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A propaganda film intended to highlight the growing problem of juvenile crime. Jane Koberly, present during a robbery, is falsely convicted of being an accessory. While being taken with her companion, Terry Marsh, to an industrial school on the week of Thanksgiving, Terry's boyfriend springs them both. With the police hot on their tail, they take over a farmhouse and terrorize the family within (the Grants) while waiting for a co-conspirator to arrive with money and transport. While waiting, the boyfriend becomes more psychotic as Terry starts putting the moves on the Grants's son (to make some kind of point), and Mr. Grant takes solace from the Bible. Written by
Leo L. Schwab <firstname.lastname@example.org>
Two teens on the lam take over a farm house and an elderly couple
"Teen-Age Crime Wave" is a well-directed film by Fred F. Sears. You can count on any film directed by Sears to make good entertainment. It seems that MST3K has parodied this film, and that may have contributed (through a band wagon effect) to its low rating of 3.1. (Personally, I dislike MST3K. I think what they do denigrates some good films and films that deserve better.) This a huge misjudgment of this film. It's actually a kind of b-picture cousin of "The Desperate Hours" from the same year, 1955.
There are two bad teens that dominate the film, and they are played by Tommy Cook and Molly McCart. The script shows us their characters in a lot of detail. They are quite different. Inside McCart's teen is an intelligent little girl that was exploited and never had a real childhood. She's striking back. Inside Cook's teen is a scared boy, impulsive, who needs McCart and who needs a gun to feel like a match for other men. There's an innocent teenager who has been misjudged and imprisoned, played by Sue England.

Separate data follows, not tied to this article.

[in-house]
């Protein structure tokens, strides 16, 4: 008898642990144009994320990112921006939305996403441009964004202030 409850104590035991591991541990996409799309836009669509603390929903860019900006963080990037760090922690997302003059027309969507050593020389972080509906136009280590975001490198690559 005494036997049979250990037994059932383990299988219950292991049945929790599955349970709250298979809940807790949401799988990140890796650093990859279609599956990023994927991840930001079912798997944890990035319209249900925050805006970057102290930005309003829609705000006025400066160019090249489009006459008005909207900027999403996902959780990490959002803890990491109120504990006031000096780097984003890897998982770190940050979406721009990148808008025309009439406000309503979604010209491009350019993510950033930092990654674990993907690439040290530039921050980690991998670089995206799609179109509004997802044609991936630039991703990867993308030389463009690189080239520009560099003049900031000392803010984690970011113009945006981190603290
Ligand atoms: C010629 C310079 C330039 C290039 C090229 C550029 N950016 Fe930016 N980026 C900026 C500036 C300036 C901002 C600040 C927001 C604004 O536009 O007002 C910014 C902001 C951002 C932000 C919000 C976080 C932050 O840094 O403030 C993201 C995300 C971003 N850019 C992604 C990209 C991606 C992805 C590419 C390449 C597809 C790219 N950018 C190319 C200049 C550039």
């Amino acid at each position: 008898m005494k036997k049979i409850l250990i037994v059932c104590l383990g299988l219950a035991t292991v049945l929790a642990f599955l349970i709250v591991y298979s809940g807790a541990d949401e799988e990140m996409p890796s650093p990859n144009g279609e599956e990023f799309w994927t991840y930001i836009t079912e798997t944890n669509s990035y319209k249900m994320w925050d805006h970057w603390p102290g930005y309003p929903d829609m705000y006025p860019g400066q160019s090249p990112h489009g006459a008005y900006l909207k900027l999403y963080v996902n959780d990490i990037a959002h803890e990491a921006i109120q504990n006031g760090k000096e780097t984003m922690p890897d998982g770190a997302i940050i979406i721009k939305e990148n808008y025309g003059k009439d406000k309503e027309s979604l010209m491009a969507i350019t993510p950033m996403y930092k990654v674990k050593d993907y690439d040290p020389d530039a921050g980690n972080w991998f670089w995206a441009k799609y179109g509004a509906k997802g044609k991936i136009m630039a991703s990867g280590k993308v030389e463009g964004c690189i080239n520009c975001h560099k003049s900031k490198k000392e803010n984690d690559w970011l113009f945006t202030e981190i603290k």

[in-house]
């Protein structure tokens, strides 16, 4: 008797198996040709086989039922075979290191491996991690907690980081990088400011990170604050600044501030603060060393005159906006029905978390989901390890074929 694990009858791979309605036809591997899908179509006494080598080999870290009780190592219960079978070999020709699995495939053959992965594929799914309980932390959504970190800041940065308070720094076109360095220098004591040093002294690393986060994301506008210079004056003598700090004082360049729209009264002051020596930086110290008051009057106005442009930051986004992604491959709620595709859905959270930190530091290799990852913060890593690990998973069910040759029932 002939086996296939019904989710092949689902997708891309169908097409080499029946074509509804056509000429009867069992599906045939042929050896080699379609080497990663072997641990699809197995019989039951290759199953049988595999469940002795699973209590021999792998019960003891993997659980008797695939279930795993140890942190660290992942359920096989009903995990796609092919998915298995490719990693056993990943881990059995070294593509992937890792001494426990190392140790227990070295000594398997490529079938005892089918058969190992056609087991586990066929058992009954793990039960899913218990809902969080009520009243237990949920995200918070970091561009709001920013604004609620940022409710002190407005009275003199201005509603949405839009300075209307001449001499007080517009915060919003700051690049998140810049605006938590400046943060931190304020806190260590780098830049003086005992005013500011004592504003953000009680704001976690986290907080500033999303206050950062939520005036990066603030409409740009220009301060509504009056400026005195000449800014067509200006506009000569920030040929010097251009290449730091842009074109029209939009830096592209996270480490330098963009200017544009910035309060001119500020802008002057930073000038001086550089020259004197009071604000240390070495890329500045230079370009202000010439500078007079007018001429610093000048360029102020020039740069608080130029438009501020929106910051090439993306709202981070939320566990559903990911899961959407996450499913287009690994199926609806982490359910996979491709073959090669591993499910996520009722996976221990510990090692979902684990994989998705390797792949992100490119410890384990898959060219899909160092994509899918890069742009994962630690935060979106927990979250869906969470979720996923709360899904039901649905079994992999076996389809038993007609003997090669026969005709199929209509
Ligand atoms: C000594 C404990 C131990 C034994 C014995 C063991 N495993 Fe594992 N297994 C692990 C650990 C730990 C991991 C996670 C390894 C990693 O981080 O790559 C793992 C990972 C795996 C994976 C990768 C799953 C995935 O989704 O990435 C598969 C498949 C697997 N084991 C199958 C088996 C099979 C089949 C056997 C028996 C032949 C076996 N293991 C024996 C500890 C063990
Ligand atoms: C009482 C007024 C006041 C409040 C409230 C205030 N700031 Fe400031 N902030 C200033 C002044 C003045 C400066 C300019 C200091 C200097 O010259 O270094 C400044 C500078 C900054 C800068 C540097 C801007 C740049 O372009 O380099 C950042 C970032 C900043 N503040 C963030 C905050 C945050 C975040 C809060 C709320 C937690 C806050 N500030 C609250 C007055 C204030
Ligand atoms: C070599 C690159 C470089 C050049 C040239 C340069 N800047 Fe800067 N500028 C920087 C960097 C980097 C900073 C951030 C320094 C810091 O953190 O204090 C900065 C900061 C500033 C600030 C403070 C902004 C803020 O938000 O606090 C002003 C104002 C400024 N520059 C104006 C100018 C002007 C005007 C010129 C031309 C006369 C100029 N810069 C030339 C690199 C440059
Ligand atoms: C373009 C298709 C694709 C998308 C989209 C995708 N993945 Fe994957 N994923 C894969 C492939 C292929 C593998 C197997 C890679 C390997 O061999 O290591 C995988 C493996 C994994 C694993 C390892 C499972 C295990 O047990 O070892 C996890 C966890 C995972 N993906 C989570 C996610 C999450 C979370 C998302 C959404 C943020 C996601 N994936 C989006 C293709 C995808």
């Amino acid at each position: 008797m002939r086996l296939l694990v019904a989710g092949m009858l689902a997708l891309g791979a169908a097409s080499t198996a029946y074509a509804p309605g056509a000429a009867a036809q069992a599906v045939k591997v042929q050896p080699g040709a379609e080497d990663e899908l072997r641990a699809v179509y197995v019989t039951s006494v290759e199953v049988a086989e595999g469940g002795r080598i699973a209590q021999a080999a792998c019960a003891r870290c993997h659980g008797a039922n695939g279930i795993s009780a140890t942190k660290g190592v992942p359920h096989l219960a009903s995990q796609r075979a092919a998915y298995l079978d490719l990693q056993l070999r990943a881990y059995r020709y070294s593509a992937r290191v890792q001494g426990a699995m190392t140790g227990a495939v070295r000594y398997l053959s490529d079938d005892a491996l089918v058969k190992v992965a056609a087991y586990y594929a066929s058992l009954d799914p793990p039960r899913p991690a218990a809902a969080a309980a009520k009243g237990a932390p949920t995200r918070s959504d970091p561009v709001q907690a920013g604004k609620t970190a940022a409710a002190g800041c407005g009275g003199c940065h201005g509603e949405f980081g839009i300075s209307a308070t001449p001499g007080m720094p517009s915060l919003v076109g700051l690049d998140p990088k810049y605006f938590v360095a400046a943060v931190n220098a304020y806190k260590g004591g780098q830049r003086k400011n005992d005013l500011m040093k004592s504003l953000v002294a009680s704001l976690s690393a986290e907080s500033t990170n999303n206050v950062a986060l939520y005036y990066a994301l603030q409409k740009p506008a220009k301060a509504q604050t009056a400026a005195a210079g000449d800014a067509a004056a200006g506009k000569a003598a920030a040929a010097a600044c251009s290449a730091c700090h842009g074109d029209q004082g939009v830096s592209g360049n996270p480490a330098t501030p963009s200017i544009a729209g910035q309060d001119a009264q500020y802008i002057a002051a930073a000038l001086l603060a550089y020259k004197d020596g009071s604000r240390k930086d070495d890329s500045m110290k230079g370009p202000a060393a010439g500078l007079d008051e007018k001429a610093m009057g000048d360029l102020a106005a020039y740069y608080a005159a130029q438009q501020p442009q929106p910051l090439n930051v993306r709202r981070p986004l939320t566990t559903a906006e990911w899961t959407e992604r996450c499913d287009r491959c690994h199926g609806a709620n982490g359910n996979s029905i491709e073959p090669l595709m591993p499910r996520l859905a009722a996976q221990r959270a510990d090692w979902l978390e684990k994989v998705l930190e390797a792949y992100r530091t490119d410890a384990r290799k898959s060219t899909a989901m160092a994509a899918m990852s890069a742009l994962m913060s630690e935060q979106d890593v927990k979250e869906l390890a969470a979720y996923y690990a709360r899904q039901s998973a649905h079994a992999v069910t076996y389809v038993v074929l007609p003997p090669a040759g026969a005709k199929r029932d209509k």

Ms. McCart steals the film. She has an excellent part and she brings it to life beautifully. Tommy Cook's portrayal simply cannot keep up with the depth and believability of McCart's. There should have been more menace in his performance. Instead we have to make do with quite a lot of blustering threats.
After Cook breaks McCart and England out of a car transporting them to prison, they take over a remote farmhouse in which live James Bell and Kay Riehl. The elderly Ms. Riehl goes into a faint toward the end of the picture and more or less stays there, but she plays a critical role in her interactions with McCart as she sees through her surface persona. Bell doesn't have much of a part beyond hanging in there. Their son shows up too, and he can't do much against Cook and McCart either. So, unlike "The Desperate Hours" in which Frederic March becomes something of a hero, we do not have that dynamic in this film. It's more downbeat in that respect. On the other hand, we have a more dynamic ending that takes us away from the house and to the Griffith Park Observatory.
I'd rate this 5.5 if I could. I'd also classify this film as a variant of noir, that is, one of several directions in which noir went around this time. There are a certain number of relatively overlooked teenage-oriented noirs and this is one of them (movies like "High School Confidential", "Teenage Doll", "T-Bird Gang", "High School Caesar", Juvenile Jungle, "Hot Car Girl" and others from America and Great Britain).
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